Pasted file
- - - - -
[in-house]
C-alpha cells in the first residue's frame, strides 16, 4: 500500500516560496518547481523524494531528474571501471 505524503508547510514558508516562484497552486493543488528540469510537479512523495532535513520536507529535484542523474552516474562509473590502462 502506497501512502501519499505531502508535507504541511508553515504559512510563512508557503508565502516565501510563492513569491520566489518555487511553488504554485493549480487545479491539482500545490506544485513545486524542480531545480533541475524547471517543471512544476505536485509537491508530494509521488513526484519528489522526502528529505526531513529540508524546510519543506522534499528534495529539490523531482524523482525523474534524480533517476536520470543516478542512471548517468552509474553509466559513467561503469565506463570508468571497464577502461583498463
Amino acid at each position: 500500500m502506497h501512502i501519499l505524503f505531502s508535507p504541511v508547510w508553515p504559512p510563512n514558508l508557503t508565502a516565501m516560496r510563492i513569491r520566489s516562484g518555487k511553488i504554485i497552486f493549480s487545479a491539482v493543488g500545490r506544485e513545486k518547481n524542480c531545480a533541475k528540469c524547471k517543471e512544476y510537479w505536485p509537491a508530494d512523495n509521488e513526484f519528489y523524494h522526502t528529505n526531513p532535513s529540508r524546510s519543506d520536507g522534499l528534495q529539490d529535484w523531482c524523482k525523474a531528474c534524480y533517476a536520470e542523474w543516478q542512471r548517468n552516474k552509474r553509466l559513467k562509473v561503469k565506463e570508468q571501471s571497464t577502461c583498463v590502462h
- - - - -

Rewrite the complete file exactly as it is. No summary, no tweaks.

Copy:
[in-house]
C-alpha cells in the first residue's frame, strides 16, 4: 500500500516560496518547481523524494531528474571501471 505524503508547510514558508516562484497552486493543488528540469510537479512523495532535513520536507529535484542523474552516474562509473590502462 502506497501512502501519499505531502508535507504541511508553515504559512510563512508557503508565502516565501510563492513569491520566489518555487511553488504554485493549480487545479491539482500545490506544485513545486524542480531545480533541475524547471517543471512544476505536485509537491508530494509521488513526484519528489522526502528529505526531513529540508524546510519543506522534499528534495529539490523531482524523482525523474534524480533517476536520470543516478542512471548517468552509474553509466559513467561503469565506463570508468571497464577502461583498463
Amino acid at each position: 500500500m502506497h501512502i501519499l505524503f505531502s508535507p504541511v508547510w508553515p504559512p510563512n514558508l508557503t508565502a516565501m516560496r510563492i513569491r520566489s516562484g518555487k511553488i504554485i497552486f493549480s487545479a491539482v493543488g500545490r506544485e513545486k518547481n524542480c531545480a533541475k528540469c524547471k517543471e512544476y510537479w505536485p509537491a508530494d512523495n509521488e513526484f519528489y523524494h522526502t528529505n526531513p532535513s529540508r524546510s519543506d520536507g522534499l528534495q529539490d529535484w523531482c524523482k525523474a531528474c534524480y533517476a536520470e542523474w543516478q542512471r548517468n552516474k552509474r553509466l559513467k562509473v561503469k565506463e570508468q571501471s571497464t577502461c583498463v590502462h